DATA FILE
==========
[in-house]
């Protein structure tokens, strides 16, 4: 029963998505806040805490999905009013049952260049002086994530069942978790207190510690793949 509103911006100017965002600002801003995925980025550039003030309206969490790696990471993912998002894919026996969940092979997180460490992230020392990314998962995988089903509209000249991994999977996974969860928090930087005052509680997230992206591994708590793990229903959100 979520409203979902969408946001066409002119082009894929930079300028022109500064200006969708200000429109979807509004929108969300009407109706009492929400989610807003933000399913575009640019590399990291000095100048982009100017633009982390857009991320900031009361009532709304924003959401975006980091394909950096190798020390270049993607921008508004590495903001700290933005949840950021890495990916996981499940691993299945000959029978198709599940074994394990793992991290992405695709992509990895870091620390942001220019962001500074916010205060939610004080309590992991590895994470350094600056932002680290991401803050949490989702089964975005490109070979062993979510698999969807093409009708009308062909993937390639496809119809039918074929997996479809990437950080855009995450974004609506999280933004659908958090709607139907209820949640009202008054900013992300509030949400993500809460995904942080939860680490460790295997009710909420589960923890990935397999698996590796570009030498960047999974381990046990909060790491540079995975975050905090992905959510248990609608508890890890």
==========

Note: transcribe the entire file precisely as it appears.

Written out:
[in-house]
């Protein structure tokens, strides 16, 4: 029963998505806040805490999905009013049952260049002086994530069942978790207190510690793949 509103911006100017965002600002801003995925980025550039003030309206969490790696990471993912998002894919026996969940092979997180460490992230020392990314998962995988089903509209000249991994999977996974969860928090930087005052509680997230992206591994708590793990229903959100 979520409203979902969408946001066409002119082009894929930079300028022109500064200006969708200000429109979807509004929108969300009407109706009492929400989610807003933000399913575009640019590399990291000095100048982009100017633009982390857009991320900031009361009532709304924003959401975006980091394909950096190798020390270049993607921008508004590495903001700290933005949840950021890495990916996981499940691993299945000959029978198709599940074994394990793992991290992405695709992509990895870091620390942001220019962001500074916010205060939610004080309590992991590895994470350094600056932002680290991401803050949490989702089964975005490109070979062993979510698999969807093409009708009308062909993937390639496809119809039918074929997996479809990437950080855009995450974004609506999280933004659908958090709607139907209820949640009202008054900013992300509030949400993500809460995904942080939860680490460790295997009710909420589960923890990935397999698996590796570009030498960047999974381990046990909060790491540079995975975050905090992905959510248990609608508890890890």